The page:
(Im)Perfect: The Desperate Heart

My husband and I go away for the weekend every couple of months. 

We’re fortunate to be able to live smack dab in the center of the state, so we have destinations in every direction. When we first started looking at destinations, we looked into log cabins in a popular hiking destination. After looking through several different cabin listings, we realized that since we live in a log cabin, the whole “cabin destination” kind of lost some of its appeal! Consequently, we typically head toward cities.

We were walking in one of these cities during one of these weekends when we started to notice there were homeless folks on what seemed like every corner. 

As we waited for the light to change at an intersection, a gentleman passed us with his shopping cart full of every one of his belongings. 

My husband looked at him for a minute and then asked me if I thought that man ever thought about a life that was different, about a future, about changing his situation.

Honestly, I’ve thought a lot about this because I’ve spent some time with people who were living in the throes of desperation and hopelessness. 

One of the major things I’ve learned is that it is very difficult for most of us to understand utter despair and hopelessness because it’s foreign to us:

  • We have houses that are consistently heated and cooled.
  • We have closets with more clothes than we ever wear.
  • We have more food in our fridges and pantries than we’ll ever eat.
  • We have jobs that accept us and pay our bills.
  • We have bank accounts.
  • We have credit cards.

We have the ability to think about tomorrow and the future because we have confidence in today.

Not everyone has that.

Maslow’s hierarchy of needs says that basic needs–food and shelter–have to be met before any other needs can be met. 

Most of us don’t have to worry about food or shelter; we don’t have to scavenge for our next meal or a bed to sleep in.

We are in thriving mode instead of survival mode.

Not everyone has those luxuries, though.

For people who are in survival mode, it’s not realistic to think about tomorrow, let alone the future, because there is too much to worry about today.

For most of us, though, desperation in our hearts looks a little different:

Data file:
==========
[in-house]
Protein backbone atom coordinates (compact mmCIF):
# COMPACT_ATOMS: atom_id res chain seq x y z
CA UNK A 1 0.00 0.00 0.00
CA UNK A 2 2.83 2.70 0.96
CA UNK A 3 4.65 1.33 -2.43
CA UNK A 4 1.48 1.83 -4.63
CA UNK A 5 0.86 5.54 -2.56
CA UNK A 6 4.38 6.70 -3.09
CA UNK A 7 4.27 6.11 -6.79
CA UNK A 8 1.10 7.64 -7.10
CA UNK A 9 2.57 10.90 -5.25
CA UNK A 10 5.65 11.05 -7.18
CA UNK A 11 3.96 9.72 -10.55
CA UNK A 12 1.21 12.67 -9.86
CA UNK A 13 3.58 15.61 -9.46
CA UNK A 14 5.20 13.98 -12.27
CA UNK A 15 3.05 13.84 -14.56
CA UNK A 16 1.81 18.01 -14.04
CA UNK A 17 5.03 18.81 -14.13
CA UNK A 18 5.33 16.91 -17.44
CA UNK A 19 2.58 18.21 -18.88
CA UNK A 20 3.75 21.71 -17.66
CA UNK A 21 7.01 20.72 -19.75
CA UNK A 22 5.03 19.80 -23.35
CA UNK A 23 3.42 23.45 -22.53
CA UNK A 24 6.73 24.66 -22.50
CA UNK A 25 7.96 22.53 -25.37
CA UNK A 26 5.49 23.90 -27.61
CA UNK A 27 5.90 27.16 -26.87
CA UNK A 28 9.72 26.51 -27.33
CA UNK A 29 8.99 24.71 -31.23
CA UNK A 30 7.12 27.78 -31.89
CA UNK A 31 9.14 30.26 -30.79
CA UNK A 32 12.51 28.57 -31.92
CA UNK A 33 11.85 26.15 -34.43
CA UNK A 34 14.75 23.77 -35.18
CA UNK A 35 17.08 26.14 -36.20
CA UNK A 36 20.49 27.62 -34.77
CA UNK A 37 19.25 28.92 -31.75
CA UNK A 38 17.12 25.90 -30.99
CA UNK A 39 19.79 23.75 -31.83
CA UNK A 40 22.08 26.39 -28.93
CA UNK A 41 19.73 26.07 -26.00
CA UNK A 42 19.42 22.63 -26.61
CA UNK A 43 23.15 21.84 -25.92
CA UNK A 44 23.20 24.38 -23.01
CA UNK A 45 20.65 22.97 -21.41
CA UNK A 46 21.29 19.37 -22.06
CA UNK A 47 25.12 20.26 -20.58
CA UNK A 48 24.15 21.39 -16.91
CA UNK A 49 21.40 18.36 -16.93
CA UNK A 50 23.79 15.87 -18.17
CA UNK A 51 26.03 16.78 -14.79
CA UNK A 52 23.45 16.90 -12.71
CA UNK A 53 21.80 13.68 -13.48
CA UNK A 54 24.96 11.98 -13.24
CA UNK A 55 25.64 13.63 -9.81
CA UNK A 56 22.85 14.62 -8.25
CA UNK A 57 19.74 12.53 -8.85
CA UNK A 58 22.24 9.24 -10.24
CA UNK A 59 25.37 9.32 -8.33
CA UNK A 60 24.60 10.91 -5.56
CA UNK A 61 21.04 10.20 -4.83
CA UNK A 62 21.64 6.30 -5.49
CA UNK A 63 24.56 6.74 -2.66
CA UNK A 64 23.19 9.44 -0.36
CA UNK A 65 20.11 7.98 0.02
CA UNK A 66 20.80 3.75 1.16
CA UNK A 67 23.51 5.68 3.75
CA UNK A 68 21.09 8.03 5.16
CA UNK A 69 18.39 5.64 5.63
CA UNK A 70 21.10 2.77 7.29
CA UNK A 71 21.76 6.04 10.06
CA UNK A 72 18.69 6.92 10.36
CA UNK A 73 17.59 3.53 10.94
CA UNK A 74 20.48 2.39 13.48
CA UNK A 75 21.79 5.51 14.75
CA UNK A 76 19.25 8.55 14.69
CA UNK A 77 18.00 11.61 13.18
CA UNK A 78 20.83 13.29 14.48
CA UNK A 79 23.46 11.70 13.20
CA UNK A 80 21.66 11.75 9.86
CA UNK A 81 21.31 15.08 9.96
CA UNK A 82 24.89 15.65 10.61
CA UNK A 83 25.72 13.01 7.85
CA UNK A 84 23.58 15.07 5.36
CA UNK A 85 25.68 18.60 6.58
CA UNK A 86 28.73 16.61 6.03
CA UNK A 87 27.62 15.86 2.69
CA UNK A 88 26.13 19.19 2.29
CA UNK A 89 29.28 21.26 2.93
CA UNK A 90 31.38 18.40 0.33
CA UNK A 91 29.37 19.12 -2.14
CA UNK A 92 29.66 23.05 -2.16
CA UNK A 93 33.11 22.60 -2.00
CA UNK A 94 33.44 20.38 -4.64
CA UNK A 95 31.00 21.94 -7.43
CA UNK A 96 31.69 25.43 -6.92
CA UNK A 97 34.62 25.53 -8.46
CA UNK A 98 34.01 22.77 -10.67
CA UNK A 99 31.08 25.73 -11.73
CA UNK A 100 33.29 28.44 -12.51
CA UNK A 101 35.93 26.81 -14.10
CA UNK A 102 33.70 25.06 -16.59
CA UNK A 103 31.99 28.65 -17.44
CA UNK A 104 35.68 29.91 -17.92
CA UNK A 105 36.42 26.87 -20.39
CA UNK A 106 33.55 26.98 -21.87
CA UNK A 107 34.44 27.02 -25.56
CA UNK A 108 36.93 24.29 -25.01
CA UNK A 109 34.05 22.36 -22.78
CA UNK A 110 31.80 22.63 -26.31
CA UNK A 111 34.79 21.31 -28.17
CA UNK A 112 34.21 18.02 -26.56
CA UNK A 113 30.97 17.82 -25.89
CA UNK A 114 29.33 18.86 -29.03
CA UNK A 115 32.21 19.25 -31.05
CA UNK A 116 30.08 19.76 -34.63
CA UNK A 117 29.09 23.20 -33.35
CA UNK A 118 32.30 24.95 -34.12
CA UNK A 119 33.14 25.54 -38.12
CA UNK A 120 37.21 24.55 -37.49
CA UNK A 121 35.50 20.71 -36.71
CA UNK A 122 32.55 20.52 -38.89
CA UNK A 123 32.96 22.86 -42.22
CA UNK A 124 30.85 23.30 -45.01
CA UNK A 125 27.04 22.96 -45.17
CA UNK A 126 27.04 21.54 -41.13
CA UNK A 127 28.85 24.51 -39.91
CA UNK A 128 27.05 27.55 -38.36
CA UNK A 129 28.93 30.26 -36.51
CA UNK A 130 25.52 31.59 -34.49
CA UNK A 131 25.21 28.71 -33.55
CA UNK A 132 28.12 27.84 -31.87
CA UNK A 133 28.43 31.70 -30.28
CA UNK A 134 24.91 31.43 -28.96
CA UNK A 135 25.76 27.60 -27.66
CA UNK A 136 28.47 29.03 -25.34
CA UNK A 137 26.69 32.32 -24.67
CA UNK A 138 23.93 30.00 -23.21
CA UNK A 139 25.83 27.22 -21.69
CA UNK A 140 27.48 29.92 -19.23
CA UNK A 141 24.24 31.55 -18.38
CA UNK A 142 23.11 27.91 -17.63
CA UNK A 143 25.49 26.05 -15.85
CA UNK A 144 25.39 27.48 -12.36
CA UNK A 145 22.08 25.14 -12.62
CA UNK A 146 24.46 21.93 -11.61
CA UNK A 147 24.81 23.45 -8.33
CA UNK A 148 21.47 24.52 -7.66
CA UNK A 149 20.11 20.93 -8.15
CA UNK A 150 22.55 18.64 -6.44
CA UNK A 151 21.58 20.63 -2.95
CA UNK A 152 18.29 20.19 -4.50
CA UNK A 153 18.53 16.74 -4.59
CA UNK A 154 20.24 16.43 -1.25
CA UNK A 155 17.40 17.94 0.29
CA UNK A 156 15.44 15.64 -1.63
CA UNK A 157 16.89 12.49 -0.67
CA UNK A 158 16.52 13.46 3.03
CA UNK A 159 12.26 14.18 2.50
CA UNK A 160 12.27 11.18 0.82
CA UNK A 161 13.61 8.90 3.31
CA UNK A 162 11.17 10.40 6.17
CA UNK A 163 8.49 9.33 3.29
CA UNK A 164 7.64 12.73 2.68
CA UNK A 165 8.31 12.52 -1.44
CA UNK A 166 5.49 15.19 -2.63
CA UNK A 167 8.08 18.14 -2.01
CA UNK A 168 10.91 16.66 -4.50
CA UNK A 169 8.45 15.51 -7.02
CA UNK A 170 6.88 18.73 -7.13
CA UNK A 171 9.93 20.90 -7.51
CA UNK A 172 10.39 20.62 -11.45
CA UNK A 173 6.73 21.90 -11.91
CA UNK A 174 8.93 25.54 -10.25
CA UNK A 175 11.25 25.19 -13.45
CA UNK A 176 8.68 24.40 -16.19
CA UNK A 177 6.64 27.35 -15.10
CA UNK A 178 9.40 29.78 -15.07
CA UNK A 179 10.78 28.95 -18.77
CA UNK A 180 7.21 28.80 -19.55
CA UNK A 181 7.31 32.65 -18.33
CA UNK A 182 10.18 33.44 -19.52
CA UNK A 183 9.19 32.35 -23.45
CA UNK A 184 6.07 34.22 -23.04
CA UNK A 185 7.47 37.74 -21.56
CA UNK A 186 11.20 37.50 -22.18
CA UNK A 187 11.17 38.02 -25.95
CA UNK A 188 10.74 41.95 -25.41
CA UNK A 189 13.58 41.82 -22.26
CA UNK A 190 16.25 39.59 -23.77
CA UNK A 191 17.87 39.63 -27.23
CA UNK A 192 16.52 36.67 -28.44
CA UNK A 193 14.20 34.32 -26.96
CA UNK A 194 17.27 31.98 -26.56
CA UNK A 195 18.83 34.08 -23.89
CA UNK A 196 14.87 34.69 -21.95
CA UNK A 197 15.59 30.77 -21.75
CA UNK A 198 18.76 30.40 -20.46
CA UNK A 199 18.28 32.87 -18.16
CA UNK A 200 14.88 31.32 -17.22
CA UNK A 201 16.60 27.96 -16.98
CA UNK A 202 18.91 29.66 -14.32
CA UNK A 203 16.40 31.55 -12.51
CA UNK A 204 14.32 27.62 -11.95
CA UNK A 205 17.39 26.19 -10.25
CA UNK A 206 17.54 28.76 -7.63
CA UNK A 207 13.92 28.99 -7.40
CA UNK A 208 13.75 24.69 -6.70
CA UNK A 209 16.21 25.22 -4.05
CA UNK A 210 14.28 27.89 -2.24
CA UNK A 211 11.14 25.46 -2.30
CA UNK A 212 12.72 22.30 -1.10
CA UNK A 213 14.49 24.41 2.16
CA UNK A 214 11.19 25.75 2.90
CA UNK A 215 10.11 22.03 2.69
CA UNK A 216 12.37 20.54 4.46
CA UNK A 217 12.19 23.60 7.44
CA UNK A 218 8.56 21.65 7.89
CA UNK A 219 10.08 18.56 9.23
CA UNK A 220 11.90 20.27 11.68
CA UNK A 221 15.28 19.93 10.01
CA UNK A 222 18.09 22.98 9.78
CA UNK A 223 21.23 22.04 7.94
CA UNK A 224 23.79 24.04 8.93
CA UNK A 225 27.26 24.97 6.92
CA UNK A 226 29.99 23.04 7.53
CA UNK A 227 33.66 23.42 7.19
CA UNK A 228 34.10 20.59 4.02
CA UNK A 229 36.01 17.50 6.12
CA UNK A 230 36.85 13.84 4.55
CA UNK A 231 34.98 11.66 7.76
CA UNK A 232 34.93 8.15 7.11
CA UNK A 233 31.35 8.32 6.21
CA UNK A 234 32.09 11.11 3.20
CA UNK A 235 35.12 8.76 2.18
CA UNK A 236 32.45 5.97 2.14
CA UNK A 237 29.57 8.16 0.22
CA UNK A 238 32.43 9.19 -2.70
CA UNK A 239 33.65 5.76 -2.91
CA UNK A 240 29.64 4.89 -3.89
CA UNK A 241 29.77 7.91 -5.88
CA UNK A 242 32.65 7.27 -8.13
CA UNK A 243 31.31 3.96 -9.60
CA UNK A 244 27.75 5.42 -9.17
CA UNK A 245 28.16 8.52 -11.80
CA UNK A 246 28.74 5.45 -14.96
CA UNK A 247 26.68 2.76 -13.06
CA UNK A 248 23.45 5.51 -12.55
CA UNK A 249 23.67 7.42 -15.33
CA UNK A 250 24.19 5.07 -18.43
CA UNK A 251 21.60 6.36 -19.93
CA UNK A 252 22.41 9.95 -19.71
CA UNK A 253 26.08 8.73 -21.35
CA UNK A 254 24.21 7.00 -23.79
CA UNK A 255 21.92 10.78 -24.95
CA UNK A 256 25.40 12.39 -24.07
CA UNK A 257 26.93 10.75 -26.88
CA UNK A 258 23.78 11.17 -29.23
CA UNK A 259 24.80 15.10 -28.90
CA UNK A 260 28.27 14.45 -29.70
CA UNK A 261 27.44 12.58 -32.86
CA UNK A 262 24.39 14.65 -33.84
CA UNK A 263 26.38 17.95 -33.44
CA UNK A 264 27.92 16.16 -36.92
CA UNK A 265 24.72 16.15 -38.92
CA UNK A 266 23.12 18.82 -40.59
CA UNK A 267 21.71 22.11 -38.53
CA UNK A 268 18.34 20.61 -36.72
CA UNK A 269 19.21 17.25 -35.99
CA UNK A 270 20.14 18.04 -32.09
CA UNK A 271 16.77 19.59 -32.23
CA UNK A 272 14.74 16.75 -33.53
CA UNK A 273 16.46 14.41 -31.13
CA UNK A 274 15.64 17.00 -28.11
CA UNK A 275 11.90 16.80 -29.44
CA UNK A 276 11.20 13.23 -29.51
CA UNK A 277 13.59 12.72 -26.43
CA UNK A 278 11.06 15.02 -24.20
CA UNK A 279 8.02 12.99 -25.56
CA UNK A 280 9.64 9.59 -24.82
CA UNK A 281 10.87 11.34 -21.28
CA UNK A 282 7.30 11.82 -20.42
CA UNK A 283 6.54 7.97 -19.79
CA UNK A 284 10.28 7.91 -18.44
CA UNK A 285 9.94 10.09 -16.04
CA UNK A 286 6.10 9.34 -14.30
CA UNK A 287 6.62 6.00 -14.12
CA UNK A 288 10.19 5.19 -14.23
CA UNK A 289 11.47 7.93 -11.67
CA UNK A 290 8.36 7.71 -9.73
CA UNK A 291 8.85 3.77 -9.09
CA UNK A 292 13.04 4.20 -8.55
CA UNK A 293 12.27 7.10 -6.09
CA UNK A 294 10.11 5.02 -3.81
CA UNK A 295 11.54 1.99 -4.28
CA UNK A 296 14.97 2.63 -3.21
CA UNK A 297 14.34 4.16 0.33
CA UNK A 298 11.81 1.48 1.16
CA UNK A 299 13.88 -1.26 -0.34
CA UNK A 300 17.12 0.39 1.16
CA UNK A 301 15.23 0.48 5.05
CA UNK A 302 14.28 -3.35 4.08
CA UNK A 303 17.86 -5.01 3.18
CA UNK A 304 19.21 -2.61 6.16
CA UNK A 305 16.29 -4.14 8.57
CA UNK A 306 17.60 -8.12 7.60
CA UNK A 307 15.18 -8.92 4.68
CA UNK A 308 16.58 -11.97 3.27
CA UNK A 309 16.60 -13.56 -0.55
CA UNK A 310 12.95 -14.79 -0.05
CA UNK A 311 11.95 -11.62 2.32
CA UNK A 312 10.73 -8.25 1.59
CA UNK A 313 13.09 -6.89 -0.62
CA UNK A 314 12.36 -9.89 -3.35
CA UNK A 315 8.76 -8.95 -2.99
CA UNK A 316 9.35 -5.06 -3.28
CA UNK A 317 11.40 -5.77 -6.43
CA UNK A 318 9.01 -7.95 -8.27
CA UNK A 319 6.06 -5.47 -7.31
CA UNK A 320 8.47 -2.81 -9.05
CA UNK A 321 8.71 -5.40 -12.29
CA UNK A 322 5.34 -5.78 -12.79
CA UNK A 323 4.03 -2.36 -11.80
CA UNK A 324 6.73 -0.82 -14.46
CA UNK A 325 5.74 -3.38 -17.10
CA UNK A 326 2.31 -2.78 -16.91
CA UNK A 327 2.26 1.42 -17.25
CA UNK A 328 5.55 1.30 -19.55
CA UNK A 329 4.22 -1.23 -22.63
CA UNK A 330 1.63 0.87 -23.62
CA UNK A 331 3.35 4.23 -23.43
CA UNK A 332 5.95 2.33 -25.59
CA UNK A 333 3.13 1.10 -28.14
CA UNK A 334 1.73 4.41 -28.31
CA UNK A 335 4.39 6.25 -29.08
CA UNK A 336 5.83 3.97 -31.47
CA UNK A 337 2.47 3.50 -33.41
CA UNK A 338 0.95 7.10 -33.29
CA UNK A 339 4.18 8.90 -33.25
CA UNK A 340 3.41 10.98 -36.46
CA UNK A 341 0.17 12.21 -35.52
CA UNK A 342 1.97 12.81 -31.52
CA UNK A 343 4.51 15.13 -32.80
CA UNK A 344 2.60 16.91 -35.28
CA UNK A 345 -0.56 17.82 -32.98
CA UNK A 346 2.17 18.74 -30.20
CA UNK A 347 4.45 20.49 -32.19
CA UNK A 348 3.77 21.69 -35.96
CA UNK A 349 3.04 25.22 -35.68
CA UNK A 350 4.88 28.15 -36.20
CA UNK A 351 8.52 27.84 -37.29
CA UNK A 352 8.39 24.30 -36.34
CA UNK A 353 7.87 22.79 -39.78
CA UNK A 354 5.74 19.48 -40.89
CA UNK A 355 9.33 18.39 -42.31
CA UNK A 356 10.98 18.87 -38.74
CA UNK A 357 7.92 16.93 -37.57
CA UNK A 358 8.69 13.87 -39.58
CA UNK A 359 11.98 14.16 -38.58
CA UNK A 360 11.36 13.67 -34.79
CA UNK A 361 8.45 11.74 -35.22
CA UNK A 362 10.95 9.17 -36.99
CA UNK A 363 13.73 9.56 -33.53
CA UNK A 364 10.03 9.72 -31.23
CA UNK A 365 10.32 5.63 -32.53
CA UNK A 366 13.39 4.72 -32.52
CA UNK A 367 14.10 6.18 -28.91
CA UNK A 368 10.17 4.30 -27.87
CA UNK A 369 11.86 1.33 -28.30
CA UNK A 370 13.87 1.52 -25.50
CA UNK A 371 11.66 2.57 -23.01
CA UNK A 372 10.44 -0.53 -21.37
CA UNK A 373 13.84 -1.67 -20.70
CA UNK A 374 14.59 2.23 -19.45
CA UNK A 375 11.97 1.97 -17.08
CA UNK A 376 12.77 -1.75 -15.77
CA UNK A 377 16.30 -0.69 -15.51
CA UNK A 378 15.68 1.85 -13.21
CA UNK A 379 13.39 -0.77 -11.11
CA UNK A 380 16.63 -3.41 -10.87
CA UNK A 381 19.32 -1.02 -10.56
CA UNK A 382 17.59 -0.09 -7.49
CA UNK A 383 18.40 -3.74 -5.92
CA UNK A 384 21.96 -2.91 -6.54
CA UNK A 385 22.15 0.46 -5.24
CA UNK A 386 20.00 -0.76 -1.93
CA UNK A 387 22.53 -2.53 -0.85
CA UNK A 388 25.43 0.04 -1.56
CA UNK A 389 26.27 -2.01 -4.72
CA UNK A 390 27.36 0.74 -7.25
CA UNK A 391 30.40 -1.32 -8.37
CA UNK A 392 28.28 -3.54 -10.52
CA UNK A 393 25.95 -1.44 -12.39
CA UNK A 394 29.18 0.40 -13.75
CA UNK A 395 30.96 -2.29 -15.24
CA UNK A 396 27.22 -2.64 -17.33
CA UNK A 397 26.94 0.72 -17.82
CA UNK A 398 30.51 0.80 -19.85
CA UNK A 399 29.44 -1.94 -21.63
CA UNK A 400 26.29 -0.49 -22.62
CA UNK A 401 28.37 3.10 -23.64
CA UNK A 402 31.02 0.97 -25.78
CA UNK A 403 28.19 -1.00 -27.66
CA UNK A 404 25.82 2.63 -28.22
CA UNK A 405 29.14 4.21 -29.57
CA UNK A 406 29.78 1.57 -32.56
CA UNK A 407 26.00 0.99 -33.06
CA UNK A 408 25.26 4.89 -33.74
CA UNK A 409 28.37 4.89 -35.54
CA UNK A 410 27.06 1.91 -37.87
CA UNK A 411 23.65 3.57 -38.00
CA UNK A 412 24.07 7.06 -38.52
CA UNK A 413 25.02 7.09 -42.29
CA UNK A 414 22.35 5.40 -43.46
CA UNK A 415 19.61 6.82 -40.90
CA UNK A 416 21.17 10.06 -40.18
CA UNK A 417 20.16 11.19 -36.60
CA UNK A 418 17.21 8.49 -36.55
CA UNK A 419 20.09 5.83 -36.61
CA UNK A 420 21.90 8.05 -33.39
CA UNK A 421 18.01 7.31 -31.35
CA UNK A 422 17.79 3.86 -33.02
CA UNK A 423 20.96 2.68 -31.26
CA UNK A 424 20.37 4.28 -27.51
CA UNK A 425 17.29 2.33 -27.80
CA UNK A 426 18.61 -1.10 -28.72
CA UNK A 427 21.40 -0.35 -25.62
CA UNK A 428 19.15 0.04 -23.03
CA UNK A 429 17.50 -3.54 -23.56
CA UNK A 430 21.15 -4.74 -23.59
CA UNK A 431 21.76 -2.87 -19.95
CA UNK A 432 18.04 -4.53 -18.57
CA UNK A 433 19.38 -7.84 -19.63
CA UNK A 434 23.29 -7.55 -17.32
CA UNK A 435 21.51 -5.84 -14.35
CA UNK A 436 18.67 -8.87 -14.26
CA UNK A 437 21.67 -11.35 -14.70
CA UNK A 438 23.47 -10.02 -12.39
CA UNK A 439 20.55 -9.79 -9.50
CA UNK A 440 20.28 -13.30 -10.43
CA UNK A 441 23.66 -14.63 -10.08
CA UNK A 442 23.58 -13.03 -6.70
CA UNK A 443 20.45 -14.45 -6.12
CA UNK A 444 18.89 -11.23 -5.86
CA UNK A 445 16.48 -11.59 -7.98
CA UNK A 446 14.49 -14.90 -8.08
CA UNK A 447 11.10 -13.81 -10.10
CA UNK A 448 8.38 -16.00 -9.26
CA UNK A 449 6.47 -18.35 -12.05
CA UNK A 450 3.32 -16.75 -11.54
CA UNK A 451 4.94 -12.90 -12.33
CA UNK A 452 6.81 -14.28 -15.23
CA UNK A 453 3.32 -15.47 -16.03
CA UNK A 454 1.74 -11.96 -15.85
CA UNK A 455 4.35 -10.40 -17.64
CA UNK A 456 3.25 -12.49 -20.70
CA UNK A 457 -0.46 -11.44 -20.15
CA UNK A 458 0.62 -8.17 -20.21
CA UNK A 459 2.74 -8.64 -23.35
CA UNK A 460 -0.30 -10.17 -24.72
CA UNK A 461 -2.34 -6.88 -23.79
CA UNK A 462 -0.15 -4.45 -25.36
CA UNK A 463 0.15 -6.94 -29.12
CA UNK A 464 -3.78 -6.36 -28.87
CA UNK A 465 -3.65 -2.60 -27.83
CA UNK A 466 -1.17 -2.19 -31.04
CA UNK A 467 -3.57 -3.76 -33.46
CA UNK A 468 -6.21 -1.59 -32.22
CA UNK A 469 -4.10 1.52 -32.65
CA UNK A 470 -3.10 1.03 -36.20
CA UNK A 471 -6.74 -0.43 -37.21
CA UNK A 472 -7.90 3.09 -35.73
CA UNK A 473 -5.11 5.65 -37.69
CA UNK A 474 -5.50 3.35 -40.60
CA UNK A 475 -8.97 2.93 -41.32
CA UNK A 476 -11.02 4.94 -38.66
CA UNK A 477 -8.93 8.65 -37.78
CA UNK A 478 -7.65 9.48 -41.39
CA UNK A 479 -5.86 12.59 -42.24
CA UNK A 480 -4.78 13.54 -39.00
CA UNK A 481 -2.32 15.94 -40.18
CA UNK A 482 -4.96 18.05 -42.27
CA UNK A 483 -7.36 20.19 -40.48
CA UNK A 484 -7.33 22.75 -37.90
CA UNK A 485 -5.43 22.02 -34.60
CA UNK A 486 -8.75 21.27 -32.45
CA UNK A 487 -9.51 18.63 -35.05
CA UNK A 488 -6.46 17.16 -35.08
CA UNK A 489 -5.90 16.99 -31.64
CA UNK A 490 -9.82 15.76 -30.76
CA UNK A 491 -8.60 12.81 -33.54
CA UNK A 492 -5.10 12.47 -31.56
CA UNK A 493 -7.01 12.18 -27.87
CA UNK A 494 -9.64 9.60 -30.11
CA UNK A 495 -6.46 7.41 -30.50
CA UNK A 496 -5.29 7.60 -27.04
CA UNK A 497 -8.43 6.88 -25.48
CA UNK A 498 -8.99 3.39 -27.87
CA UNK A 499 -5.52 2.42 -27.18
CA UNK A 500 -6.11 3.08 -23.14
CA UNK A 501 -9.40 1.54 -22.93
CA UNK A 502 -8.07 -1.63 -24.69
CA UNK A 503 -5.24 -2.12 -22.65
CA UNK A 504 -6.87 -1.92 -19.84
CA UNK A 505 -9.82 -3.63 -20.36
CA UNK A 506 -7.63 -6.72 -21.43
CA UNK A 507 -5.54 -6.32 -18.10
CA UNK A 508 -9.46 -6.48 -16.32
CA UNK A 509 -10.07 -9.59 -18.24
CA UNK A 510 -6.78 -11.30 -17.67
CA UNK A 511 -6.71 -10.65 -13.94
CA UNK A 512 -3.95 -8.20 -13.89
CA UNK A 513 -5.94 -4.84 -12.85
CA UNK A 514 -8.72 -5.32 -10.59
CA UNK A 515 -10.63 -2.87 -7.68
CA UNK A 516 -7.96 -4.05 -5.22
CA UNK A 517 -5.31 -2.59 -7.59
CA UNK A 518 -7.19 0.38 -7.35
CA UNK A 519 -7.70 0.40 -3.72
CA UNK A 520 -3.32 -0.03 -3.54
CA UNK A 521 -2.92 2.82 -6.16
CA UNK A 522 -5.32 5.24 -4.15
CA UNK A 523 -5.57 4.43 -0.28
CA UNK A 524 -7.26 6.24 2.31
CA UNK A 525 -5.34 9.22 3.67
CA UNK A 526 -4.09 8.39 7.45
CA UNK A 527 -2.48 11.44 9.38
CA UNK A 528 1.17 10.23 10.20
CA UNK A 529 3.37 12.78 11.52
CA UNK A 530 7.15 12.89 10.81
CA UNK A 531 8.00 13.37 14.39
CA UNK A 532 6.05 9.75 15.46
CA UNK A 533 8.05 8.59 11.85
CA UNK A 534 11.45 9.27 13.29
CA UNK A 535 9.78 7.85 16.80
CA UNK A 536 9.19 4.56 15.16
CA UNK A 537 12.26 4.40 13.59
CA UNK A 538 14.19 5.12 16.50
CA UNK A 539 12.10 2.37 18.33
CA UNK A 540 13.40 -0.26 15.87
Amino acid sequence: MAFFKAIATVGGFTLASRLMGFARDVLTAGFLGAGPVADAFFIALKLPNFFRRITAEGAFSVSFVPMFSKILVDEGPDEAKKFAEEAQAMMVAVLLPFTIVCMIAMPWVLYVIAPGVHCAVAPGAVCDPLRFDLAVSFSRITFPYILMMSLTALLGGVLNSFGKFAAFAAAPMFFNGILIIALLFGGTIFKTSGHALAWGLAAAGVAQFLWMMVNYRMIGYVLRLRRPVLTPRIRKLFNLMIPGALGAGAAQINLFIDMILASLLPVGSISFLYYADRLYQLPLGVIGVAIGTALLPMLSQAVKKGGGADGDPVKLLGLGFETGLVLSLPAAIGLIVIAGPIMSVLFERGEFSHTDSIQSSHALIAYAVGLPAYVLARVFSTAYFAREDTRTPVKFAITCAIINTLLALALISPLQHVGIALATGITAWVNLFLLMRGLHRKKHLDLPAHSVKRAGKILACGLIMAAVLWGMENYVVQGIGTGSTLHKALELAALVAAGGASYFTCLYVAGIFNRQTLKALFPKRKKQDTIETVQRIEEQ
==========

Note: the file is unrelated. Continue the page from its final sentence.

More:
• We’re desperate for the promotion so we spend 16 hours a day at the office.
  • We’re desperate for our kids to be on the all-star team, so we hire personal coaches.
  • We’re desperate for our partners to find us attractive, so we starve ourselves.
  • We’re desperate for acceptance so we sacrifice who we are.
  • We’re desperate for validation so we curate perfect lives on social media
  • We’re desperate for understanding so we overexplain ourselves

While our desperation might not be related to life and death, there is still danger there.

A Truly Desperate Heart

I’ve always been baffled by Tamar’s story.

I’m not sure how old I was when the full weight of her story resonated with me, but I’m pretty confident this one wasn’t illustrated on the flannel graph in my Sunday School class.

After all, I don’t remember a prostitute character in the flannel graph box.

If you don’t know Tamar’s story, the full narrative can be found in Genesis 38, and it is absolutely worth a read. Let me just go ahead and sum it up for you here:

  • Jacob’s (yes, the same Jacob who had the ambitious, deceptive heart and was the father of the Israelites) son Judah and his wife Shua had a son named Er–he married Tamar.
  • Er was evil, so God killed him before he and Tamar had any children.
  • Tamar had to marry Er’s brother Onan–that was tradition.
  • Onan wouldn’t have children with Tamar, so God killed him.
  • Tamar should have married the third son, but Judah sent Tamar back to her father’s house as a widow.
  • Penniless and childless, Tamar was desperate. 
  • After Judah’s wife died, she disguised herself as a prostitute and slept with Judah–her father-in-law.
  • She kept his staff, seal, and cord for proof and told him it was collateral until he paid her, but she had no intention of giving them back
  • Three months later, Judah learned Tamar was pregnant and ordered her to be punished.
  • Tamar reveals his belongings.
  • Judah acknowledges his sin and Tamar’s righteousness.
  • They have twin boys–Perez and Zerah.
  • King David and Christ were both descendants of Perez.
  • Judah and Tamar are listed by name in Jesus’s genealogy